Relevance: Importance of the information for your needs
  • Is the information appropriate for a senior secondary course?
  • Is this an adequately in-depth examination or a quick summary of the topic?
  • Who's the intended audience? Is it the general public, a student, a researcher or industry?
  • Is the level of information too basic or too advanced for your needs?

Authority: Source of the information

  • Is the author/authoring body (individual person, or institution, or organisation) established and reputable?
  • Are their qualifications, credentials, expertise, experience, educational background and previous work (if any) relevant and do they add credibility to the source?
  • Has the piece been published by a well-known and respected publisher or organisation?
  • Do references to other sources support the writing ie is a Bibliography or Reference List provided?

Accuracy: Reliability and correctness of the information

  • Where does the information come from, and is it supported by evidence?
  • Does it have a Reference List or Bibliography so you can easily find and verify the sources used?
  • Are there any spelling, grammar, or other typographical errors?

Purpose: Reason the information exists

  • What is the purpose of the information? Why was it written?
  • Does the point of view appear objective, unbiased and impartial?
  • Is the viewpoint of the author's affiliation/ sponsors reflected in the message or content?
  • Does the author acknowledge alternative versions of the issues or facts?

How to In-Text Reference for Science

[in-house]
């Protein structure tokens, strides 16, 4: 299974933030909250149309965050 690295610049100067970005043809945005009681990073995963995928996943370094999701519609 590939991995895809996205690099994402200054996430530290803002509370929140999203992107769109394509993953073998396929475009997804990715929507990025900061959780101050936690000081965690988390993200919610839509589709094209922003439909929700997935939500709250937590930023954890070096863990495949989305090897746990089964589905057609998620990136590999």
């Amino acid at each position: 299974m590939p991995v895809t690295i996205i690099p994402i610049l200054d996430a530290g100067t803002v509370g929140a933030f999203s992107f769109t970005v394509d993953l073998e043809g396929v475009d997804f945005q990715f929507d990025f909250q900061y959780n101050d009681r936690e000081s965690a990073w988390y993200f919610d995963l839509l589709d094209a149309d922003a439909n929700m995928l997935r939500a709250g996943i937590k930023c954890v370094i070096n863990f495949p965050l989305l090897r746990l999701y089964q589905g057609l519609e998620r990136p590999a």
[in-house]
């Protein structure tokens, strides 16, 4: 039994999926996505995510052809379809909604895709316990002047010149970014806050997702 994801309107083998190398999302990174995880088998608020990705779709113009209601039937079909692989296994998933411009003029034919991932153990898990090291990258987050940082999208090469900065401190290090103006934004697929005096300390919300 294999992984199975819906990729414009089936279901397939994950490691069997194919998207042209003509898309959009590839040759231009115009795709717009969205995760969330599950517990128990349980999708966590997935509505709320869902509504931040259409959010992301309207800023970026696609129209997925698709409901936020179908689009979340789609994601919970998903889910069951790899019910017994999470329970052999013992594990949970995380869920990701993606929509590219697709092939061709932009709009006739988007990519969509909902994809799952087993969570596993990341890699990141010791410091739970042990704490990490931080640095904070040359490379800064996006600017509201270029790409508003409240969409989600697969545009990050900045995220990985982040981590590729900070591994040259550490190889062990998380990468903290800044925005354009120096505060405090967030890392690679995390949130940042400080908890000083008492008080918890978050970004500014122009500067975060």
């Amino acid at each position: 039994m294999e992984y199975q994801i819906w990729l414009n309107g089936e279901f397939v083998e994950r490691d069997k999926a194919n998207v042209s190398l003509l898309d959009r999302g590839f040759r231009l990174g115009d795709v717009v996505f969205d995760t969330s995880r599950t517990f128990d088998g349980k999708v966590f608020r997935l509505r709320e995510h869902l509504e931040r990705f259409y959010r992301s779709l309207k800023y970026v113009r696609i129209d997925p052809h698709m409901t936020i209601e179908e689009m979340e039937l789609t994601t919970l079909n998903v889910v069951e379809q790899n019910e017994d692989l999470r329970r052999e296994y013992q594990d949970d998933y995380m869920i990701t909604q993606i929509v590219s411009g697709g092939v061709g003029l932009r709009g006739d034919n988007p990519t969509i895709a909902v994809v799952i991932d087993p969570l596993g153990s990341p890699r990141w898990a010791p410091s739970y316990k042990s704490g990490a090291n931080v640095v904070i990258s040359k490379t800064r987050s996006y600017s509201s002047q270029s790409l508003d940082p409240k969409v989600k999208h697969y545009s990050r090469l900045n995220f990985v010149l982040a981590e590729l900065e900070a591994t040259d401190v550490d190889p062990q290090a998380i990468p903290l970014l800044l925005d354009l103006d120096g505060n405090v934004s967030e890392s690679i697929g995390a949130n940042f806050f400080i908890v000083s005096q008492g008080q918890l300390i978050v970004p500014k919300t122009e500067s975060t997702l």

How to Develop a Research Question From a Claim

Subscription Science Databases

Subscription Science Journals

Useful General Academic Websites

The world’s largest collection of open access research papers

An inclusive journal community which believes all rigorous science needs to be published and discoverable, widely disseminated and freely accessible to all

A free distribution service and an open archive for scholarly articles in the fields of science

An American website that aggregates press releases and publishes lightly edited press releases about science


Breaks down the stories behind the most interesting news and photos on the Internet.


Google Books can be very frustrating because often much of the book is missing and you are expected to purchase it to read the full content. So after you put in your search term you are interested in (eg biodiesel), and get some results up,  you should then go immediately to the search box (on the left - above 'About this box') undefined and type in a particular word or term you are interested in (eg CO2 emissions OR methanol) you should get a number of pages pop up. Choose one that looks useful - you should get some good results this way!

Advnced Web Searching Tips

1. Use 'Ctrl F' (Control + Find) to search for particular terms easily in a long document, whether from a website or a database article.

2. Use a Google command to limit results to a CERTAIN DOMAIN

  • 'edu'  - for educational sites from universities and schools:
    eg  biodiesel site:edu
  • 'gov' - for government sites:

             eg ethanol site:gov

3.  To check the authority of a website when it is not clear who the author / authority is, go to the end of the URL in the Google search box, cut back to the first forward slash (/) and hit 'Enter'. This will take you to the Home Page of the website, and you can see the full name of the source.

4. Use a Google command to limit results to the MOST RECENT: After you get your results, choose the Google Menu Bar, and choose 'Tools'. Then on the far left, at the drop-down menu next to 'Any Time', you can choose 'Within the last year' (or less, if you prefer), but generally, you can choose 'Custom Range' at the bottom, as often the last 3 years would be sufficient for a recent search.

The Science Research Assignment: Some Hints

Zotero Online Referencing Tool

Zotero can be set to the same Harvard AGPS (Australia) style that CiteAce uses, called 'Melbourne Polytechnic - Harvard'. Please read the instructions carefully.

Any issues - see your Library Staff